auto and decltype availability

Does anyone know which released version first had the auto and decltype features ‘turned on’? And generally speaking, is there an easy way to determine this for any given C++0x feature?

For some background, I’m working on a series of C++0x presentations at the company I work for, and at the end of every presentation I have a chart that shows the availability of the features I discussed that day. Currently we are not using clang, but I have an entry for it because I want to show that clang is trying to keeping pace with GCC and surpassing IBM XL C/C++ and Sun Studio.

Thanks!

Hi Michael,

We recommend that people write code that uses __has_feature to check for a feature, not compare against a compiler version number. These are documented here:
http://clang.llvm.org/docs/LanguageExtensions.html#feature_check

-Chris

I think that is a perfectly fine recommendation, but this isn’t for writing code. This is for letting people know which version of the compiler first introduced a certain feature. For instance, if we want to use static_assert, we may (depending on other feature availability) only want to update to the version of clang that supported the features that we desire.

It’s hard to convince managers that we should update (or even switch compilers) if we have to respond with “use __has_feature in the code”.

I think that is a perfectly fine recommendation, but this isn’t for writing code. This is for letting people know which version of the compiler first introduced a certain feature. For instance, if we want to use static_assert, we may (depending on other feature availability) only want to update to the version of clang that supported the features that we desire.

It’s hard to convince managers that we should update (or even switch compilers) if we have to respond with “use __has_feature in the code”.

Ok, are you asking about llvm.org compilers, apple compilers, someone else’s compilers? Everyone has their own versioning scheme :).

-Chris

I guess I’ll be verbose then. :slight_smile:

What is the release version number(s) of the LLVM project that first included a clang frontend that linked in a version of libclang that was able to correctly (according to a reasonably recent draft of the C++0x standard) handle the ‘auto’ and ‘decltype’ keywords?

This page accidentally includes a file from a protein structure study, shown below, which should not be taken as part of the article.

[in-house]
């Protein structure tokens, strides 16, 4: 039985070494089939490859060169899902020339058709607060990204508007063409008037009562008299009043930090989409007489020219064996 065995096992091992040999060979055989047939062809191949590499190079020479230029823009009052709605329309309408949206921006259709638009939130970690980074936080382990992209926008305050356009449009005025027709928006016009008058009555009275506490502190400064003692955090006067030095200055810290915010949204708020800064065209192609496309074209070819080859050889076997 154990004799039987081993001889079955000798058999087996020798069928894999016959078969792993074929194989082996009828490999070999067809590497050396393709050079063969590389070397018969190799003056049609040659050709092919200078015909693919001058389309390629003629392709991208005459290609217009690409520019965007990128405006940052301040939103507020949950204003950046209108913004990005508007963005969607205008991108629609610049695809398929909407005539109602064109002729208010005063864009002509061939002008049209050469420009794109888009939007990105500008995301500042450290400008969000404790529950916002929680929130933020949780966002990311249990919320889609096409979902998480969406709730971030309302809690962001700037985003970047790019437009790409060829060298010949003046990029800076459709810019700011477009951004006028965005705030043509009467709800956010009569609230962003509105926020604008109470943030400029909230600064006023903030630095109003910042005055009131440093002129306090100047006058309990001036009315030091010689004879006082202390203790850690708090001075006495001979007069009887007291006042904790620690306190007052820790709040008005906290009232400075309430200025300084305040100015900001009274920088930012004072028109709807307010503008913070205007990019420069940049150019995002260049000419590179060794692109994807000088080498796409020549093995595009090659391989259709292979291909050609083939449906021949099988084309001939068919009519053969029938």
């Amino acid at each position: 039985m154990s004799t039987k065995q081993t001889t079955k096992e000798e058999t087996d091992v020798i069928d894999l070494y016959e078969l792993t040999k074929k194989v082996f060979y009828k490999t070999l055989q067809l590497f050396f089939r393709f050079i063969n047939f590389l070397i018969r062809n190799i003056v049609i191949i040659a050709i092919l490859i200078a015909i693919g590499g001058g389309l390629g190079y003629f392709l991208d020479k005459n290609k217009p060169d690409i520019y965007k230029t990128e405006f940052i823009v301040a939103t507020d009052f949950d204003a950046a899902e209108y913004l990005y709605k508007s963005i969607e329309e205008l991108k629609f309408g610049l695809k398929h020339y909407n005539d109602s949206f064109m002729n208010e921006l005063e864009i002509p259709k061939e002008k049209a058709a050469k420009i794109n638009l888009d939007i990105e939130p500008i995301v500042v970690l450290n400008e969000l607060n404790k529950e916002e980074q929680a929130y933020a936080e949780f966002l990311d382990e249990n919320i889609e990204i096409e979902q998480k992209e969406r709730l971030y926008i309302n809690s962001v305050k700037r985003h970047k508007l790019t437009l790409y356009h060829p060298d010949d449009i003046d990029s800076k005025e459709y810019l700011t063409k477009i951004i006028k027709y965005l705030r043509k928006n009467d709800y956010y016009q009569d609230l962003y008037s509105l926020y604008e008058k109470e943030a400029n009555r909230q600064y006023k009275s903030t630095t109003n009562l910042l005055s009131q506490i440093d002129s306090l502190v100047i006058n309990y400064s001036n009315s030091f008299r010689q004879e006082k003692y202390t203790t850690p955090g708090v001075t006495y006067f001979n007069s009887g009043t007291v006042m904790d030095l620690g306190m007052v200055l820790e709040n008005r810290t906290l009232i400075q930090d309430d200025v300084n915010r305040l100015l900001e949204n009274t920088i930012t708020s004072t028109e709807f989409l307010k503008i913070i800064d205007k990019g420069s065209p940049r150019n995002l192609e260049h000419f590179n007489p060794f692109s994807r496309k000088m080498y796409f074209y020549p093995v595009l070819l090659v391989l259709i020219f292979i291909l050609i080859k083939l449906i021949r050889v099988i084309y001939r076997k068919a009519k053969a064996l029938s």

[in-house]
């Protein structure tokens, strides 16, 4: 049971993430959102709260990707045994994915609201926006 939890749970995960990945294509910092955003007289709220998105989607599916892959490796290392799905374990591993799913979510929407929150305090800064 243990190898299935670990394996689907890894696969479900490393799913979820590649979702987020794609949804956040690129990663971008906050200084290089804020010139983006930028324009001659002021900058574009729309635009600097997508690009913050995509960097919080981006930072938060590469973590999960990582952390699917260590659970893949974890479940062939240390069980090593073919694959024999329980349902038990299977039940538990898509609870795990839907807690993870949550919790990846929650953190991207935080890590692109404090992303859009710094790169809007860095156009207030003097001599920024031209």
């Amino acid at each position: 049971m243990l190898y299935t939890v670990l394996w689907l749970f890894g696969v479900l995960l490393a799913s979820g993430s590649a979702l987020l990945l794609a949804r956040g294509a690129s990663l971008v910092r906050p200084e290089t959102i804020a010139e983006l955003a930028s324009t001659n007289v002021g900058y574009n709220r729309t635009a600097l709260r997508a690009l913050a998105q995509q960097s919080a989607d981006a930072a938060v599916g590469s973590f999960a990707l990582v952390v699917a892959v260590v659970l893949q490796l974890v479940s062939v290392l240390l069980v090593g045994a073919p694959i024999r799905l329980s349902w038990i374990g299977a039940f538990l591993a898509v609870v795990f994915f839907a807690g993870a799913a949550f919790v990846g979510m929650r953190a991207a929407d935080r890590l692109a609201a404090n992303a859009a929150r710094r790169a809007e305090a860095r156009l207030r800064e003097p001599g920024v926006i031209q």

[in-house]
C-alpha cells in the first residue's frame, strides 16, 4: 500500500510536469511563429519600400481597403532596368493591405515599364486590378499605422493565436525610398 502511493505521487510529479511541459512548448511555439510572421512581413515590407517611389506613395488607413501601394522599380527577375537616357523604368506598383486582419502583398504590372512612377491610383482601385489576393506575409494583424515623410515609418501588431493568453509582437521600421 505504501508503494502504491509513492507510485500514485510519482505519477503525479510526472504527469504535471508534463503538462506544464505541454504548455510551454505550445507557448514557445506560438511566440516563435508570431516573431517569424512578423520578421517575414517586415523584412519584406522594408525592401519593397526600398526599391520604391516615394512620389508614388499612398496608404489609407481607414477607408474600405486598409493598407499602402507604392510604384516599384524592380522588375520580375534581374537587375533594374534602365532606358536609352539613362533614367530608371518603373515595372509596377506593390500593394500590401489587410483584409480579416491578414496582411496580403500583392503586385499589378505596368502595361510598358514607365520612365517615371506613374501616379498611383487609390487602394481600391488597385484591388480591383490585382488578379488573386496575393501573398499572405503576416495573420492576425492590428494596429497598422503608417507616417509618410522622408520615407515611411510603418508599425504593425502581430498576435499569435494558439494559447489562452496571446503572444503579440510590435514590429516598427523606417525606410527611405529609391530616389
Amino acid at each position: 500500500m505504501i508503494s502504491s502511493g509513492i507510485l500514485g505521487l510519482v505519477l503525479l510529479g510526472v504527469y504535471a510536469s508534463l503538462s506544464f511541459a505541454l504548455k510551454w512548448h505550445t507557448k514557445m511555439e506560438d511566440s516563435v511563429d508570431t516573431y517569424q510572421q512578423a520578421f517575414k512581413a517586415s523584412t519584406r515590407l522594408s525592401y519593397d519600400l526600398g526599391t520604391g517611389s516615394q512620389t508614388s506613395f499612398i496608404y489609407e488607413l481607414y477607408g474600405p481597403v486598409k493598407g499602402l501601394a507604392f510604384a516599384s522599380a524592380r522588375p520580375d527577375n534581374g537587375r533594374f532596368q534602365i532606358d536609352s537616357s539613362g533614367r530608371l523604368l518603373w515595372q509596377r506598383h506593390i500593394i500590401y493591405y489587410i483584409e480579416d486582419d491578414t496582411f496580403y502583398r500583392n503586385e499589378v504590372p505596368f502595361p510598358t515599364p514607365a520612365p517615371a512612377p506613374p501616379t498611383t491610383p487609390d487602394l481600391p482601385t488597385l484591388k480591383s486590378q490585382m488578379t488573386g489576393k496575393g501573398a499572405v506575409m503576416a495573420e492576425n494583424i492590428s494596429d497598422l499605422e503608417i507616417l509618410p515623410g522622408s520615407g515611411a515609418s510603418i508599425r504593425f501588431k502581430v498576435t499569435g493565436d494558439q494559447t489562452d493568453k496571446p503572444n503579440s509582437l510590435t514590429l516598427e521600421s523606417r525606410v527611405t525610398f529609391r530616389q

Probably either 2.9 or none yet. Try it? :slight_smile:

Nico
Brevity due to phone

} What is the release version number(s) of the LLVM project that first
} included a clang frontend that linked in a version of libclang that
} was able to correctly (according to a reasonably recent draft of the
} C++0x standard) handle the 'auto' and 'decltype' keywords?

In my limited experience, llvm releases are pretty far apart. You may
be better served by just saying the date that the completed
functionality was submitted to top-of-tree clang.

How I would do it (caveat: I'm no expert on clang nor llvm), would be
to look for commits that updated http://clang.llvm.org/cxx_status.html.
One way to do that would be here:
   http://llvm.org/viewvc/llvm-project/cfe/trunk/www/cxx_status.html?view=log

craig

You suggestion make me think about an other file that let you know the exact revision that enabled a c++0x feature.

clang/test/Lexer/has_feature_cxx0x.cpp

This is the test files which test the __has_feature() macro for each c++0x feature.

http://llvm.org/viewvc/llvm-project/cfe/trunk/test/Lexer/has_feature_cxx0x.cpp?view=log

For instance, auto_type was enabled in commit r126078

-- Jean-Daniel

The 'auto' type specifier became available in version 2.9. Some
auto-related issues were fixed in r126166, and cxx_status.html was updated
in r128787 in preparation for the 2.9 release.

Full support for 'decltype' in the type of a function template required
tracking instantiation dependence, which we did not yet do in version 2.9.
However, 'decltype' in other contexts was working in 2.9 (and quite
possibly in several earlier releases).

Richard

Thank you, Richard. For (almost) all practical purposes, auto and decltype were in LLVM/Clang 2.9. Instantiation dependence only affects name mangling at this point.

The meta-point here is that we should certainly track this better. GCC's C++0x status page shows which GCC version introduced each C++0x feature. We should do the same (for llvm.org's releases; vendors can communicate with their customers through their own channels).

  - Doug